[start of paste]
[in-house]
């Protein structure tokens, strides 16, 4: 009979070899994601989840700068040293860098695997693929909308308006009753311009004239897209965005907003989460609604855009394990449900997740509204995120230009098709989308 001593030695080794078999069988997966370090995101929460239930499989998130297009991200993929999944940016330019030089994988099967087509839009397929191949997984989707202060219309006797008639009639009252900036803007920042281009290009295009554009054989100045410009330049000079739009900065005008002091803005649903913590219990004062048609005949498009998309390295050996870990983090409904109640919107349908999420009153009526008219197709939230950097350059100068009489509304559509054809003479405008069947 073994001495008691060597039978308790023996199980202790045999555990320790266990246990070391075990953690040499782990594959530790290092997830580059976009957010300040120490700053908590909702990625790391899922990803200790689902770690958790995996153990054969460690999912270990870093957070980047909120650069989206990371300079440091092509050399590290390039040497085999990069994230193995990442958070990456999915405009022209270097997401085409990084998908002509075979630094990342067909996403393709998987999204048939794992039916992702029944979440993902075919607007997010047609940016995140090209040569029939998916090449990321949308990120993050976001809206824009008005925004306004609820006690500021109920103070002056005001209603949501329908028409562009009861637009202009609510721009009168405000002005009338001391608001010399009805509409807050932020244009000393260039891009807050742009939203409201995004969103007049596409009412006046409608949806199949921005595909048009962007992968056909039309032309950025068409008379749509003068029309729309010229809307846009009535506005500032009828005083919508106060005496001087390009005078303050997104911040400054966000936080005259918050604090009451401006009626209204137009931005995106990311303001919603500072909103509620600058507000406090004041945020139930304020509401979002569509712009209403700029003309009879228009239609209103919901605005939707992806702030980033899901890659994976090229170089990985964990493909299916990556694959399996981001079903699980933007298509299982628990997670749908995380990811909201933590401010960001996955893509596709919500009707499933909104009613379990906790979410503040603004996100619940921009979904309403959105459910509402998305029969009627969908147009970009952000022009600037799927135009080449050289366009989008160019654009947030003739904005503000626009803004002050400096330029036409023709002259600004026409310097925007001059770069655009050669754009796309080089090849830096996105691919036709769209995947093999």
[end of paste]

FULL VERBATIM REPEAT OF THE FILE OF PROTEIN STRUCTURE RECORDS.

[in-house]
């Protein structure tokens, strides 16, 4: 009979070899994601989840700068040293860098695997693929909308308006009753311009004239897209965005907003989460609604855009394990449900997740509204995120230009098709989308 001593030695080794078999069988997966370090995101929460239930499989998130297009991200993929999944940016330019030089994988099967087509839009397929191949997984989707202060219309006797008639009639009252900036803007920042281009290009295009554009054989100045410009330049000079739009900065005008002091803005649903913590219990004062048609005949498009998309390295050996870990983090409904109640919107349908999420009153009526008219197709939230950097350059100068009489509304559509054809003479405008069947 073994001495008691060597039978308790023996199980202790045999555990320790266990246990070391075990953690040499782990594959530790290092997830580059976009957010300040120490700053908590909702990625790391899922990803200790689902770690958790995996153990054969460690999912270990870093957070980047909120650069989206990371300079440091092509050399590290390039040497085999990069994230193995990442958070990456999915405009022209270097997401085409990084998908002509075979630094990342067909996403393709998987999204048939794992039916992702029944979440993902075919607007997010047609940016995140090209040569029939998916090449990321949308990120993050976001809206824009008005925004306004609820006690500021109920103070002056005001209603949501329908028409562009009861637009202009609510721009009168405000002005009338001391608001010399009805509409807050932020244009000393260039891009807050742009939203409201995004969103007049596409009412006046409608949806199949921005595909048009962007992968056909039309032309950025068409008379749509003068029309729309010229809307846009009535506005500032009828005083919508106060005496001087390009005078303050997104911040400054966000936080005259918050604090009451401006009626209204137009931005995106990311303001919603500072909103509620600058507000406090004041945020139930304020509401979002569509712009209403700029003309009879228009239609209103919901605005939707992806702030980033899901890659994976090229170089990985964990493909299916990556694959399996981001079903699980933007298509299982628990997670749908995380990811909201933590401010960001996955893509596709919500009707499933909104009613379990906790979410503040603004996100619940921009979904309403959105459910509402998305029969009627969908147009970009952000022009600037799927135009080449050289366009989008160019654009947030003739904005503000626009803004002050400096330029036409023709002259600004026409310097925007001059770069655009050669754009796309080089090849830096996105691919036709769209995947093999």